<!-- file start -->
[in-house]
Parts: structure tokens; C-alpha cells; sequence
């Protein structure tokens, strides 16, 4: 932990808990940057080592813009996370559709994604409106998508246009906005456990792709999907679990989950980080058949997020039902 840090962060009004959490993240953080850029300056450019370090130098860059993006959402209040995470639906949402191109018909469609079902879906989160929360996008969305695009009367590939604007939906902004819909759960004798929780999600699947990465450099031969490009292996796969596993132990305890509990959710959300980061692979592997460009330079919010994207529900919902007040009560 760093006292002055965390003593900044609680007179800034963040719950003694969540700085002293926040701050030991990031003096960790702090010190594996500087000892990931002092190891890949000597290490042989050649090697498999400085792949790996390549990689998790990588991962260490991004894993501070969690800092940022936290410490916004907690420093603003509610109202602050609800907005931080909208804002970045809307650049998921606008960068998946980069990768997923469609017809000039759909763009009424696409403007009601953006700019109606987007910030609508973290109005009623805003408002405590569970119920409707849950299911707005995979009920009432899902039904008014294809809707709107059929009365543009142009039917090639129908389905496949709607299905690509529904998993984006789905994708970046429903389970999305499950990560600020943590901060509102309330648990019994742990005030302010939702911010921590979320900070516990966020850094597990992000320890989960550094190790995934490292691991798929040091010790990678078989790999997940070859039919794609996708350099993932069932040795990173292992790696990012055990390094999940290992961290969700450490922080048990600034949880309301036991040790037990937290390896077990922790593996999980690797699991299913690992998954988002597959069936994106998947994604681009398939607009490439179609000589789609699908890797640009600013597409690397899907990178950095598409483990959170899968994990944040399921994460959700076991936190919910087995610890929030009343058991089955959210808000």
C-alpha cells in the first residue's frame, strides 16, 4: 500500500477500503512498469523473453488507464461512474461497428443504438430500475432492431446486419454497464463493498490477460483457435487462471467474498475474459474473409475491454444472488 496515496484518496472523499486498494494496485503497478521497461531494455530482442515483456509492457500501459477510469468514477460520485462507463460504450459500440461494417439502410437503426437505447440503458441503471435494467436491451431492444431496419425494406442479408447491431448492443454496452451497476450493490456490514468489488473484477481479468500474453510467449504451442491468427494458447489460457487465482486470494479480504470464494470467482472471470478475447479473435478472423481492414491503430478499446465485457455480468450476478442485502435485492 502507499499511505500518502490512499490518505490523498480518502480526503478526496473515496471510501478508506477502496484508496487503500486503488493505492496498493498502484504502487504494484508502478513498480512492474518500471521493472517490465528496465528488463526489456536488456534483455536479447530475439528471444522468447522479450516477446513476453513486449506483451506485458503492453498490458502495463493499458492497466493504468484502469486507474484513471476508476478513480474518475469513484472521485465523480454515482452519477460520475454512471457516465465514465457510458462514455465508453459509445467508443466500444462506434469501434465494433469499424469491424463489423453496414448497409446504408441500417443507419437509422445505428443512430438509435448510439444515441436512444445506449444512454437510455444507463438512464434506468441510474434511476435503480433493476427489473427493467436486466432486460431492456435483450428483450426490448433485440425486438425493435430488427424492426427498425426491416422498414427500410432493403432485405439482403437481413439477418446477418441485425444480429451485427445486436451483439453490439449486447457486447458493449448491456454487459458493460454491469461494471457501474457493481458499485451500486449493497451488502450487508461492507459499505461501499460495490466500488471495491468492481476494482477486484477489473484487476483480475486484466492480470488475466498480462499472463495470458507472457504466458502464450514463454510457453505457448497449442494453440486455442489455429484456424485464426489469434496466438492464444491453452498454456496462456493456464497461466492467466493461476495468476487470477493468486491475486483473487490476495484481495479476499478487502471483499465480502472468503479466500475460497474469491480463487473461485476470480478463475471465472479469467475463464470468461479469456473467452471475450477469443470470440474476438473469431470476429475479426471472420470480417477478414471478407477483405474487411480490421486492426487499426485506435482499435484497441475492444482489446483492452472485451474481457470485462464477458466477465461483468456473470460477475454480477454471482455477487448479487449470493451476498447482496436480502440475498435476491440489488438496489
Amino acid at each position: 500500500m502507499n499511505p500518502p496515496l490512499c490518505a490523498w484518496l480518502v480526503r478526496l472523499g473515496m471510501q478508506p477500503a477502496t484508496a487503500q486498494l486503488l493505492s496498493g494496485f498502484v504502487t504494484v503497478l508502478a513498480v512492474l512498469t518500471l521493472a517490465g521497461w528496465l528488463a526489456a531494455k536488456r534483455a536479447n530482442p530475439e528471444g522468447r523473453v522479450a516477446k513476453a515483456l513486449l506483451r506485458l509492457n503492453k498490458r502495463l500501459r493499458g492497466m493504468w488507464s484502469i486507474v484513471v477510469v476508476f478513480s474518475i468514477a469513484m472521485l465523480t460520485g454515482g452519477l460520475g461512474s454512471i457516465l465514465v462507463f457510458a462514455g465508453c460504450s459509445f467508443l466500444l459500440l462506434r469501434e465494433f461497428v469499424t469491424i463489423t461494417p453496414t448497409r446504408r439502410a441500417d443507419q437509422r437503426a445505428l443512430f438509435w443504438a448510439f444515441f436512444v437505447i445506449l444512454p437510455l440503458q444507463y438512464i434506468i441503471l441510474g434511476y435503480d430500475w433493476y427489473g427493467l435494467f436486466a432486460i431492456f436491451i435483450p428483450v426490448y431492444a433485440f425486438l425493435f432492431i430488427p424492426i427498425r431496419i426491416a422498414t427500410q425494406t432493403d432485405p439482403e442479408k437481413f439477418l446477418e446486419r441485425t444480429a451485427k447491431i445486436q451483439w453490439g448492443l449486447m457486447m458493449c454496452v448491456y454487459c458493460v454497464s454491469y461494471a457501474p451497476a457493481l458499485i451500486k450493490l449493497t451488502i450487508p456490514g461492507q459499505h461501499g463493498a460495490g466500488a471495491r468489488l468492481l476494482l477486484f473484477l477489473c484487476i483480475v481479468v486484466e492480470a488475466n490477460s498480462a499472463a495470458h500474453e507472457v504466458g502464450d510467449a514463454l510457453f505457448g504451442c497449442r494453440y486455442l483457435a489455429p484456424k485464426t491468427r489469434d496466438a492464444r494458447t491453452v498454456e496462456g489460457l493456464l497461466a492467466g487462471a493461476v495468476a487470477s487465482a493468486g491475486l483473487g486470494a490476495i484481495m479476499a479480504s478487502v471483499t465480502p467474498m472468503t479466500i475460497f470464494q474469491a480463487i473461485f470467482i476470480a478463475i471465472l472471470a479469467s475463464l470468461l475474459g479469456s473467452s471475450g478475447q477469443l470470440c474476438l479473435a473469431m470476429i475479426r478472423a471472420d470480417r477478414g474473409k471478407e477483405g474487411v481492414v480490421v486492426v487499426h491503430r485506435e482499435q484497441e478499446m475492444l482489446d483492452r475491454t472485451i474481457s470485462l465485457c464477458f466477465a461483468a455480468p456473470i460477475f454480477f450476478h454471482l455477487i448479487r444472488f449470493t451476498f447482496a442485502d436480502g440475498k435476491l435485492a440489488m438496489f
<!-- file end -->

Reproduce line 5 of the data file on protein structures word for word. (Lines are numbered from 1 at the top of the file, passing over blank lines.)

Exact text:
Amino acid at each position: 500500500m502507499n499511505p500518502p496515496l490512499c490518505a490523498w484518496l480518502v480526503r478526496l472523499g473515496m471510501q478508506p477500503a477502496t484508496a487503500q486498494l486503488l493505492s496498493g494496485f498502484v504502487t504494484v503497478l508502478a513498480v512492474l512498469t518500471l521493472a517490465g521497461w528496465l528488463a526489456a531494455k536488456r534483455a536479447n530482442p530475439e528471444g522468447r523473453v522479450a516477446k513476453a515483456l513486449l506483451r506485458l509492457n503492453k498490458r502495463l500501459r493499458g492497466m493504468w488507464s484502469i486507474v484513471v477510469v476508476f478513480s474518475i468514477a469513484m472521485l465523480t460520485g454515482g452519477l460520475g461512474s454512471i457516465l465514465v462507463f457510458a462514455g465508453c460504450s459509445f467508443l466500444l459500440l462506434r469501434e465494433f461497428v469499424t469491424i463489423t461494417p453496414t448497409r446504408r439502410a441500417d443507419q437509422r437503426a445505428l443512430f438509435w443504438a448510439f444515441f436512444v437505447i445506449l444512454p437510455l440503458q444507463y438512464i434506468i441503471l441510474g434511476y435503480d430500475w433493476y427489473g427493467l435494467f436486466a432486460i431492456f436491451i435483450p428483450v426490448y431492444a433485440f425486438l425493435f432492431i430488427p424492426i427498425r431496419i426491416a422498414t427500410q425494406t432493403d432485405p439482403e442479408k437481413f439477418l446477418e446486419r441485425t444480429a451485427k447491431i445486436q451483439w453490439g448492443l449486447m457486447m458493449c454496452v448491456y454487459c458493460v454497464s454491469y461494471a457501474p451497476a457493481l458499485i451500486k450493490l449493497t451488502i450487508p456490514g461492507q459499505h461501499g463493498a460495490g466500488a471495491r468489488l468492481l476494482l477486484f473484477l477489473c484487476i483480475v481479468v486484466e492480470a488475466n490477460s498480462a499472463a495470458h500474453e507472457v504466458g502464450d510467449a514463454l510457453f505457448g504451442c497449442r494453440y486455442l483457435a489455429p484456424k485464426t491468427r489469434d496466438a492464444r494458447t491453452v498454456e496462456g489460457l493456464l497461466a492467466g487462471a493461476v495468476a487470477s487465482a493468486g491475486l483473487g486470494a490476495i484481495m479476499a479480504s478487502v471483499t465480502p467474498m472468503t479466500i475460497f470464494q474469491a480463487i473461485f470467482i476470480a478463475i471465472l472471470a479469467s475463464l470468461l475474459g479469456s473467452s471475450g478475447q477469443l470470440c474476438l479473435a473469431m470476429i475479426r478472423a471472420d470480417r477478414g474473409k471478407e477483405g474487411v481492414v480490421v486492426v487499426h491503430r485506435e482499435q484497441e478499446m475492444l482489446d483492452r475491454t472485451i474481457s470485462l465485457c464477458f466477465a461483468a455480468p456473470i460477475f454480477f450476478h454471482l455477487i448479487r444472488f449470493t451476498f447482496a442485502d436480502g440475498k435476491l435485492a440489488m438496489f